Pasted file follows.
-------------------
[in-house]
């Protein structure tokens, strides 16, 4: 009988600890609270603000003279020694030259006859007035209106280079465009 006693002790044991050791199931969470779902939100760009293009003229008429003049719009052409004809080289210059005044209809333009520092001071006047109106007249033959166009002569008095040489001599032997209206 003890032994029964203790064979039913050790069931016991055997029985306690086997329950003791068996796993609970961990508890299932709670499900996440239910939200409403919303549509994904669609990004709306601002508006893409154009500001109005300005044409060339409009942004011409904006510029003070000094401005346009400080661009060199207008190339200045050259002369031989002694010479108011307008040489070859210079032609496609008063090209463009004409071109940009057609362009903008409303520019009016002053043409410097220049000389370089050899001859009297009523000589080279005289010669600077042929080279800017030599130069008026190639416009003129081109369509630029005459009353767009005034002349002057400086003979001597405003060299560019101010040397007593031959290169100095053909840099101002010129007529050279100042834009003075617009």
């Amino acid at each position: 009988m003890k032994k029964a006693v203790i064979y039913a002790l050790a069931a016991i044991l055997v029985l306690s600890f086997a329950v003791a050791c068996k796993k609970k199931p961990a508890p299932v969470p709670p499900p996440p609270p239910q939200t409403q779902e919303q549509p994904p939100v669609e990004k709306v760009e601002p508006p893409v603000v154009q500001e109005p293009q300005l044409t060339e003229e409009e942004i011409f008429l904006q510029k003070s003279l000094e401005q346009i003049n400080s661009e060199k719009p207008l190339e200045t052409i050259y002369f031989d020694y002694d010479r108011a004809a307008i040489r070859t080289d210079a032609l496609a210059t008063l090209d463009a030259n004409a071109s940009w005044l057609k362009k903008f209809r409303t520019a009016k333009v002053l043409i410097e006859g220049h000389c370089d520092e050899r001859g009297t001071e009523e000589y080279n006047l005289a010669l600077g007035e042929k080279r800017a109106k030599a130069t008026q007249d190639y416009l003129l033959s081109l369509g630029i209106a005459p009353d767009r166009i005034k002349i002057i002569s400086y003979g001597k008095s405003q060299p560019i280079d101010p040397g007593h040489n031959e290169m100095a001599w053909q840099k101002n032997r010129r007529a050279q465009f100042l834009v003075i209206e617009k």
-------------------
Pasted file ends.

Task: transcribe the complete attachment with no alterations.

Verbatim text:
[in-house]
């Protein structure tokens, strides 16, 4: 009988600890609270603000003279020694030259006859007035209106280079465009 006693002790044991050791199931969470779902939100760009293009003229008429003049719009052409004809080289210059005044209809333009520092001071006047109106007249033959166009002569008095040489001599032997209206 003890032994029964203790064979039913050790069931016991055997029985306690086997329950003791068996796993609970961990508890299932709670499900996440239910939200409403919303549509994904669609990004709306601002508006893409154009500001109005300005044409060339409009942004011409904006510029003070000094401005346009400080661009060199207008190339200045050259002369031989002694010479108011307008040489070859210079032609496609008063090209463009004409071109940009057609362009903008409303520019009016002053043409410097220049000389370089050899001859009297009523000589080279005289010669600077042929080279800017030599130069008026190639416009003129081109369509630029005459009353767009005034002349002057400086003979001597405003060299560019101010040397007593031959290169100095053909840099101002010129007529050279100042834009003075617009």
């Amino acid at each position: 009988m003890k032994k029964a006693v203790i064979y039913a002790l050790a069931a016991i044991l055997v029985l306690s600890f086997a329950v003791a050791c068996k796993k609970k199931p961990a508890p299932v969470p709670p499900p996440p609270p239910q939200t409403q779902e919303q549509p994904p939100v669609e990004k709306v760009e601002p508006p893409v603000v154009q500001e109005p293009q300005l044409t060339e003229e409009e942004i011409f008429l904006q510029k003070s003279l000094e401005q346009i003049n400080s661009e060199k719009p207008l190339e200045t052409i050259y002369f031989d020694y002694d010479r108011a004809a307008i040489r070859t080289d210079a032609l496609a210059t008063l090209d463009a030259n004409a071109s940009w005044l057609k362009k903008f209809r409303t520019a009016k333009v002053l043409i410097e006859g220049h000389c370089d520092e050899r001859g009297t001071e009523e000589y080279n006047l005289a010669l600077g007035e042929k080279r800017a109106k030599a130069t008026q007249d190639y416009l003129l033959s081109l369509g630029i209106a005459p009353d767009r166009i005034k002349i002057i002569s400086y003979g001597k008095s405003q060299p560019i280079d101010p040397g007593h040489n031959e290169m100095a001599w053909q840099k101002n032997r010129r007529a050279q465009f100042l834009v003075i209206e617009k």